Date Published: April 5, 2017
Publisher: Public Library of Science
Author(s): John I. Pitt, Lene Lange, Alastair E. Lacey, Daniel Vuong, David J. Midgley, Paul Greenfield, Mark I. Bradbury, Ernest Lacey, Peter K. Busk, Bo Pilgaard, Yit-Heng Chooi, Andrew M. Piggott, Jae-Hyuk Yu.
Aspergillus hancockii sp. nov., classified in Aspergillus subgenus Circumdati section Flavi, was originally isolated from soil in peanut fields near Kumbia, in the South Burnett region of southeast Queensland, Australia, and has since been found occasionally from other substrates and locations in southeast Australia. It is phylogenetically and phenotypically related most closely to A. leporis States and M. Chr., but differs in conidial colour, other minor features and particularly in metabolite profile. When cultivated on rice as an optimal substrate, A. hancockii produced an extensive array of 69 secondary metabolites. Eleven of the 15 most abundant secondary metabolites, constituting 90% of the total area under the curve of the HPLC trace of the crude extract, were novel. The genome of A. hancockii, approximately 40 Mbp, was sequenced and mined for genes encoding carbohydrate degrading enzymes identified the presence of more than 370 genes in 114 gene clusters, demonstrating that A. hancockii has the capacity to degrade cellulose, hemicellulose, lignin, pectin, starch, chitin, cutin and fructan as nutrient sources. Like most Aspergillus species, A. hancockii exhibited a diverse secondary metabolite gene profile, encoding 26 polyketide synthase, 16 nonribosomal peptide synthase and 15 nonribosomal peptide synthase-like enzymes.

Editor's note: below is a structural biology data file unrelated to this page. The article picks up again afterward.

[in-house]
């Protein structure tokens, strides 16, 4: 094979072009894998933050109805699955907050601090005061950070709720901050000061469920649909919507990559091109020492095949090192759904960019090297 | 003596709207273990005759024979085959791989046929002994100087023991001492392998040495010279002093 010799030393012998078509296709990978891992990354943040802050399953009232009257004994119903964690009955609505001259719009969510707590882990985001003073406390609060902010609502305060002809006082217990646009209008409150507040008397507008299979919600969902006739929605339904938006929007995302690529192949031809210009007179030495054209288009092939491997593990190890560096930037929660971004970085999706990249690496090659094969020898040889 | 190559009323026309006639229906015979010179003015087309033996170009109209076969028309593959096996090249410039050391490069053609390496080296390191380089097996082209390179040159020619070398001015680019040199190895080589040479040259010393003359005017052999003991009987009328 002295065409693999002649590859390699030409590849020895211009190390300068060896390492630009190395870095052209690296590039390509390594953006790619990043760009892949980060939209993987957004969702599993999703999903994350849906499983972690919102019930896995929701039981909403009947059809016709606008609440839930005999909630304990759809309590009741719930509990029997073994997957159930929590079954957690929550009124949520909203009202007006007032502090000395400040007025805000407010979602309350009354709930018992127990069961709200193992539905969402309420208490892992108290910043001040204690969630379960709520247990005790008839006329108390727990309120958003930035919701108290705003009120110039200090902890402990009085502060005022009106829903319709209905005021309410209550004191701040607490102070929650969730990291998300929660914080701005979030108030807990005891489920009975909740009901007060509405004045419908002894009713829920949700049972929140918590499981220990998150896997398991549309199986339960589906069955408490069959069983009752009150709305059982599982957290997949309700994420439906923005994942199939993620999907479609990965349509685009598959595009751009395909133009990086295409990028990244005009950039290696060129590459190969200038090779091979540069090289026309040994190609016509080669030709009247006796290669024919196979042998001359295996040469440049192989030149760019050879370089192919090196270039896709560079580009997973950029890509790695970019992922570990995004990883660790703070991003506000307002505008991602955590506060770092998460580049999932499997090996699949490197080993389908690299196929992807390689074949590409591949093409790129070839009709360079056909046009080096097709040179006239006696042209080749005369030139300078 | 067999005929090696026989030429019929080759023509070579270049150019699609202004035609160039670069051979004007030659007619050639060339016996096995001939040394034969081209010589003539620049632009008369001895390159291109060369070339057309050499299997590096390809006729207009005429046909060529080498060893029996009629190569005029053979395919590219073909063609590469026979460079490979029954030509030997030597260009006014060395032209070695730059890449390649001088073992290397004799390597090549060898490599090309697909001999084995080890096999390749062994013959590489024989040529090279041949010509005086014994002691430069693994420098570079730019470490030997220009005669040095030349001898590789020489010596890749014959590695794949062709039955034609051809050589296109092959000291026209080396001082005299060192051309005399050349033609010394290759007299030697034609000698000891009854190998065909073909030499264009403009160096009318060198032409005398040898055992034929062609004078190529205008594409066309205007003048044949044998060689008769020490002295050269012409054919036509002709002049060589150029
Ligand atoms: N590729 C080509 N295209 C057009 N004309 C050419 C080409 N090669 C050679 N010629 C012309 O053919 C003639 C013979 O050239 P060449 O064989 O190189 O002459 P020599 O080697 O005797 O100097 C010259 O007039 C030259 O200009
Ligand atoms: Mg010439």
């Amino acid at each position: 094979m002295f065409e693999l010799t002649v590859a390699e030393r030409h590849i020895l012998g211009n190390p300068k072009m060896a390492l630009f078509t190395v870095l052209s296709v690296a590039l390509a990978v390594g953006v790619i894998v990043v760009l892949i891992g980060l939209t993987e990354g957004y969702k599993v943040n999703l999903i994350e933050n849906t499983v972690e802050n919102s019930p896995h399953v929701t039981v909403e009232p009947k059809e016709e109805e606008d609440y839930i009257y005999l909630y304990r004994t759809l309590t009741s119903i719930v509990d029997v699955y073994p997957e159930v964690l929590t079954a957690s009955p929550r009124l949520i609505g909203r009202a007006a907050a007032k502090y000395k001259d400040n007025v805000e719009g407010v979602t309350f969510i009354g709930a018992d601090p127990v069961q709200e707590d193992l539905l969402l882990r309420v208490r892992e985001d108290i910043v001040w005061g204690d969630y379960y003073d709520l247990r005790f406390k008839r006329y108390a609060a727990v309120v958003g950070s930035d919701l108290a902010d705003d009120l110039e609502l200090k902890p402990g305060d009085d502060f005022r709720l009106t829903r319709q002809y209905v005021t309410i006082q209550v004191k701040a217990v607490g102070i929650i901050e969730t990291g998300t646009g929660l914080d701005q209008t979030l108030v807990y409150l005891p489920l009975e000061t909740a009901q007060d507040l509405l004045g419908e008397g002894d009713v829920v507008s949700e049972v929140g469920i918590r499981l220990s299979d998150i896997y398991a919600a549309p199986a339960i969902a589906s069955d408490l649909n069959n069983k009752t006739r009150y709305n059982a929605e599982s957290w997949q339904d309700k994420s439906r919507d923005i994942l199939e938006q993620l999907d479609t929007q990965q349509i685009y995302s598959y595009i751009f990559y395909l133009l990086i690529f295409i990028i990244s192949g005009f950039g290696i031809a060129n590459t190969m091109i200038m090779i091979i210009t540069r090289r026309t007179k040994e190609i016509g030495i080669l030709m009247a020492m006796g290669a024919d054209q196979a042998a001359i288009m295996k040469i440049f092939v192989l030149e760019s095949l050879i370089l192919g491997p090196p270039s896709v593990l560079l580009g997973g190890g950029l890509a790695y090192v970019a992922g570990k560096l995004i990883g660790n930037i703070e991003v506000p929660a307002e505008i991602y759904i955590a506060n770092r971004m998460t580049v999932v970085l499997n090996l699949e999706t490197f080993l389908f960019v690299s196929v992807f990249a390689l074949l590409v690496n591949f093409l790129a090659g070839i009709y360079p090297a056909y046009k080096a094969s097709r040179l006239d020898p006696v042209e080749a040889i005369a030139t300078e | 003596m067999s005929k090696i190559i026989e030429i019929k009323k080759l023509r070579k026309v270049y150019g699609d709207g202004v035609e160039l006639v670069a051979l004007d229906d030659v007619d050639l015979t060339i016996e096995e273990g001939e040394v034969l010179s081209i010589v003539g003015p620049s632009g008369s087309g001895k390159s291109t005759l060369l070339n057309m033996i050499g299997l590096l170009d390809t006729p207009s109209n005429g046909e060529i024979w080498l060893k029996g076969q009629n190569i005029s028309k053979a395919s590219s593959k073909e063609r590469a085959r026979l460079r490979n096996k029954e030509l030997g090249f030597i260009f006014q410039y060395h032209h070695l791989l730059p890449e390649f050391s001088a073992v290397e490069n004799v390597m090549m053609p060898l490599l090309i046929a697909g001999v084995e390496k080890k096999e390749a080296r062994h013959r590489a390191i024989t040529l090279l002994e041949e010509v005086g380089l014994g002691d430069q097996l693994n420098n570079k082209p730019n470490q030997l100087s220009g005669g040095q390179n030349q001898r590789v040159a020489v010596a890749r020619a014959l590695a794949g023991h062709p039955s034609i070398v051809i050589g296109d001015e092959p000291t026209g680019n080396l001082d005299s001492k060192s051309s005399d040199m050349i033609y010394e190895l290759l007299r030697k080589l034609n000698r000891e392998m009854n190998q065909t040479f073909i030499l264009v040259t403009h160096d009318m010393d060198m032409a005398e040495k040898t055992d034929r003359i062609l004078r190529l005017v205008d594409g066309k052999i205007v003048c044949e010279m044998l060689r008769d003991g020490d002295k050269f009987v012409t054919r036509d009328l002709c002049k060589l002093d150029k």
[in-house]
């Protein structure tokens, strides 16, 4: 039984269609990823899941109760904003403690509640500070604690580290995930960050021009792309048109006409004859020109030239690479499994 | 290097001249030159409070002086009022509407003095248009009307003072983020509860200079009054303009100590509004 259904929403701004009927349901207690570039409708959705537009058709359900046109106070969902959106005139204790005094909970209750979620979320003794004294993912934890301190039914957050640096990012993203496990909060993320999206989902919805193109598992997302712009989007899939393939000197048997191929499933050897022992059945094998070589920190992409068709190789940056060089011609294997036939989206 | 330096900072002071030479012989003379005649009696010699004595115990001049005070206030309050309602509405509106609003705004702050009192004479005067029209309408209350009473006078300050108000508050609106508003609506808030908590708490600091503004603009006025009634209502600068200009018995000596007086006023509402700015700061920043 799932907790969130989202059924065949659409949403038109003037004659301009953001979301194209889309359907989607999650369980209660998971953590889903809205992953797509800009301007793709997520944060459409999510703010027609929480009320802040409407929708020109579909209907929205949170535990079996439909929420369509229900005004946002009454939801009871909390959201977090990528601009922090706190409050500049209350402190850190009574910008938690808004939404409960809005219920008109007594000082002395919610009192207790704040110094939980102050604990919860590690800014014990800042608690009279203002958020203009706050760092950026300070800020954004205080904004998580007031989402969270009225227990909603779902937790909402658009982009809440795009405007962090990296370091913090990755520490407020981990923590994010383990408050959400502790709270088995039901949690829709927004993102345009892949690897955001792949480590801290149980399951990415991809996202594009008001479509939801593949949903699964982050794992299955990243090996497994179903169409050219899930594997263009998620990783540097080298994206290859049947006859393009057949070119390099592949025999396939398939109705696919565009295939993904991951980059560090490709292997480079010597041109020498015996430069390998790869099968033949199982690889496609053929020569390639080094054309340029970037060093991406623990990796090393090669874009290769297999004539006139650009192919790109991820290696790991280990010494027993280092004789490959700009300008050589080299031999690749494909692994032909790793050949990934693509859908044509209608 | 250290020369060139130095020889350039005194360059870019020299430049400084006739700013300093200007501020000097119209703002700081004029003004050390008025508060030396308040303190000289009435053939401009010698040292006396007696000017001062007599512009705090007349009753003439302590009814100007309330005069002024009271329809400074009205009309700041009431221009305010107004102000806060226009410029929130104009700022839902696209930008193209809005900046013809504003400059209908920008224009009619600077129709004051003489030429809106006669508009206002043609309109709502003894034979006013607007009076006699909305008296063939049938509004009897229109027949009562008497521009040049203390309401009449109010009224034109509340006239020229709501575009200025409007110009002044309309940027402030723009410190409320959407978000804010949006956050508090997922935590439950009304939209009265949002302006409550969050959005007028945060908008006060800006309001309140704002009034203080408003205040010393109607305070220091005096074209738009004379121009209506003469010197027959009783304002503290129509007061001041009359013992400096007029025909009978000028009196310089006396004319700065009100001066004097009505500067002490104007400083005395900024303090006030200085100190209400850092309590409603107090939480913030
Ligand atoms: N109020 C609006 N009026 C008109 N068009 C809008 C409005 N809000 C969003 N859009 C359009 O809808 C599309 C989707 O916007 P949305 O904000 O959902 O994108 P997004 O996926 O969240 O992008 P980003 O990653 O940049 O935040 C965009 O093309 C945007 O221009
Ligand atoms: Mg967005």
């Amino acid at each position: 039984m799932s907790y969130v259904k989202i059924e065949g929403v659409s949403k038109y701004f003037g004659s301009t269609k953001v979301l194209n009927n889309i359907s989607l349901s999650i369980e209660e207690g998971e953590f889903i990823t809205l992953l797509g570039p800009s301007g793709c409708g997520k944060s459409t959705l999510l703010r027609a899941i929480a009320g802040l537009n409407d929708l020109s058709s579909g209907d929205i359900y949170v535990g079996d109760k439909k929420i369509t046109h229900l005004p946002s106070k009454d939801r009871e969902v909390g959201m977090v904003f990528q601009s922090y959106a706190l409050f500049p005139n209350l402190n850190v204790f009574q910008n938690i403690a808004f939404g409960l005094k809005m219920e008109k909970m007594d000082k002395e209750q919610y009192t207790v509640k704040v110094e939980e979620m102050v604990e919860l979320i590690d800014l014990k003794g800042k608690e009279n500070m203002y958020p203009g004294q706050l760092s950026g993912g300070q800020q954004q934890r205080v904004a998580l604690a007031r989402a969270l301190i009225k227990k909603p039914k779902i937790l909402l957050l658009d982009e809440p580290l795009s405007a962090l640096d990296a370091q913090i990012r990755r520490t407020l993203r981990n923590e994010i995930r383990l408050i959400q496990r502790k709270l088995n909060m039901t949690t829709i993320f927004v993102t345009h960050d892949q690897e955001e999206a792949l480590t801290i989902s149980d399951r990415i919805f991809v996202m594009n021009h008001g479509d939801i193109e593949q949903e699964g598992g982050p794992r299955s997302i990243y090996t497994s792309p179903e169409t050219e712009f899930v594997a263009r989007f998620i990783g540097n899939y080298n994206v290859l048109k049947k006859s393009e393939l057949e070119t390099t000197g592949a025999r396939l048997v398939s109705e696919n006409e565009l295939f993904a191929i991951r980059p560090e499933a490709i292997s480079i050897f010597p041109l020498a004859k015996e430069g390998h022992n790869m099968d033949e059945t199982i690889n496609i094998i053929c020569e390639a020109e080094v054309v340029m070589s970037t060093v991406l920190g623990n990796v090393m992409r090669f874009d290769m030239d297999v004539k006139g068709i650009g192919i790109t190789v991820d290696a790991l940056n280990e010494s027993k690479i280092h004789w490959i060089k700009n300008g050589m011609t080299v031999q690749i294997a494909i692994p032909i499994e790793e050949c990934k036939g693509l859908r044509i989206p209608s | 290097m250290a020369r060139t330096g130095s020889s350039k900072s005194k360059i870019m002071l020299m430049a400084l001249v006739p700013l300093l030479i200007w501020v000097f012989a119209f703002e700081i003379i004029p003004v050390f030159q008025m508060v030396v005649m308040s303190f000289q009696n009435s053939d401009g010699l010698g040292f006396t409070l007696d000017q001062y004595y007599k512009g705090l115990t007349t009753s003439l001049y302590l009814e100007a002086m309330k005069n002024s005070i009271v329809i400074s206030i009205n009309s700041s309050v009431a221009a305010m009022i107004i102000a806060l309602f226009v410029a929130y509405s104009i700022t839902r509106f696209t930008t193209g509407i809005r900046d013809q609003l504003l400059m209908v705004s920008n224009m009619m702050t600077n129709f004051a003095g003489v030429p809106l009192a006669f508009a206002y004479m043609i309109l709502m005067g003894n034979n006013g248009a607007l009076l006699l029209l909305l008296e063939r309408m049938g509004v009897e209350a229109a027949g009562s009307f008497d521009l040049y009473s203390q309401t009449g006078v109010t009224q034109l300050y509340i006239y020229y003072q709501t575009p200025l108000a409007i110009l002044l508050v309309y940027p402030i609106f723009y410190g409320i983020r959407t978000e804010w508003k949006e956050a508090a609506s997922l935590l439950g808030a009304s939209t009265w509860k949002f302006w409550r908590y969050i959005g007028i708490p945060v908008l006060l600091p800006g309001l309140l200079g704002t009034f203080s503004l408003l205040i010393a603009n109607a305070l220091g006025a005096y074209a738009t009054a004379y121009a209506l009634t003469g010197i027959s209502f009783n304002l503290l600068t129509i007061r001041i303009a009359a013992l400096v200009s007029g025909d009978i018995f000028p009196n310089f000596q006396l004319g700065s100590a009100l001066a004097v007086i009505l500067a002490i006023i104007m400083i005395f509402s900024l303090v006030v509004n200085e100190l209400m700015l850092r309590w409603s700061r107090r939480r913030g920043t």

The fungal genus Aspergillus is a very important source of industrial enzymes and metabolic products as well as the major mycotoxins aflatoxin and ochratoxin A. During an ecological survey of Aspergillus species in the South Burnett region of Southeast Queensland in 1982, an unusual fungus was isolated from soil that had previously been under peanut cultivation. The isolate was conspicuous because it produced rapidly growing, floccose colonies, with very long conidiophores bearing spherical heads and forming elongate black sclerotia in age. These features were indicative of a species that would be classified currently in the A. alliaceus clade in Aspergillus subgenus Circumdati section Flavi, near A. leporis, but distinguished by producing green conidia. It was lost from our collection, but isolated again five years later from the same property. It was not isolated from any other locality in the South Burnett. More than 10 years later, we isolated other strains from a food sample (dried peas) in northwestern Victoria, and subsequently from uncultivated road side soil samples in southern NSW, over 1000 km south of the South Burnett region. It therefore has a widespread but sparse distribution in eastern Australia. Further examination showed that this species produced a unique DNA sequence and an unusually large range of secondary metobiltes, many of them unique. Using the genome sequence, it was also possible to study its production of carbohydrate degrading enzymes and the diversity of its secondary metabolite gene profile. This species is described in this paper as A. hancockii Pitt sp. nov.